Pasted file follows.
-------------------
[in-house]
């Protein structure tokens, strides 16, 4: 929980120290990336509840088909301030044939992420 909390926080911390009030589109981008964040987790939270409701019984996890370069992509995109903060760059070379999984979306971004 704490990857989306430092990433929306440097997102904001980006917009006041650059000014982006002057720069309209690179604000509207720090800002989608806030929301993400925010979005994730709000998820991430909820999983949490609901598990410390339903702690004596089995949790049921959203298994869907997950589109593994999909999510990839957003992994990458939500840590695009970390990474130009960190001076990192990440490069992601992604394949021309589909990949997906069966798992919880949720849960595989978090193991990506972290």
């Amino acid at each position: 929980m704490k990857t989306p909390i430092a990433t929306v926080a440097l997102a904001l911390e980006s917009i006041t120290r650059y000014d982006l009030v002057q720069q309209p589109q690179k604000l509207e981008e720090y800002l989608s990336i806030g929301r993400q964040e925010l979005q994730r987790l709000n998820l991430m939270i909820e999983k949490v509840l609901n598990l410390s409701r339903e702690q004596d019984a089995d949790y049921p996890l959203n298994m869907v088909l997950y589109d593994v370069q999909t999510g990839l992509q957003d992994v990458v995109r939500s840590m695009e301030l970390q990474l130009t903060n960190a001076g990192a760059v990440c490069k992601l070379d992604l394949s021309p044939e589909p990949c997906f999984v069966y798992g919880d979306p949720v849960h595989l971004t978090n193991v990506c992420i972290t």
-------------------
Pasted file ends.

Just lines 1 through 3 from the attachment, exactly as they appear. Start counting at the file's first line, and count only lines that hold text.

[in-house]
């Protein structure tokens, strides 16, 4: 929980120290990336509840088909301030044939992420 909390926080911390009030589109981008964040987790939270409701019984996890370069992509995109903060760059070379999984979306971004 704490990857989306430092990433929306440097997102904001980006917009006041650059000014982006002057720069309209690179604000509207720090800002989608806030929301993400925010979005994730709000998820991430909820999983949490609901598990410390339903702690004596089995949790049921959203298994869907997950589109593994999909999510990839957003992994990458939500840590695009970390990474130009960190001076990192990440490069992601992604394949021309589909990949997906069966798992919880949720849960595989978090193991990506972290």
């Amino acid at each position: 929980m704490k990857t989306p909390i430092a990433t929306v926080a440097l997102a904001l911390e980006s917009i006041t120290r650059y000014d982006l009030v002057q720069q309209p589109q690179k604000l509207e981008e720090y800002l989608s990336i806030g929301r993400q964040e925010l979005q994730r987790l709000n998820l991430m939270i909820e999983k949490v509840l609901n598990l410390s409701r339903e702690q004596d019984a089995d949790y049921p996890l959203n298994m869907v088909l997950y589109d593994v370069q999909t999510g990839l992509q957003d992994v990458v995109r939500s840590m695009e301030l970390q990474l130009t903060n960190a001076g990192a760059v990440c490069k992601l070379d992604l394949s021309p044939e589909p990949c997906f999984v069966y798992g919880d979306p949720v849960h595989l971004t978090n193991v990506c992420i972290t």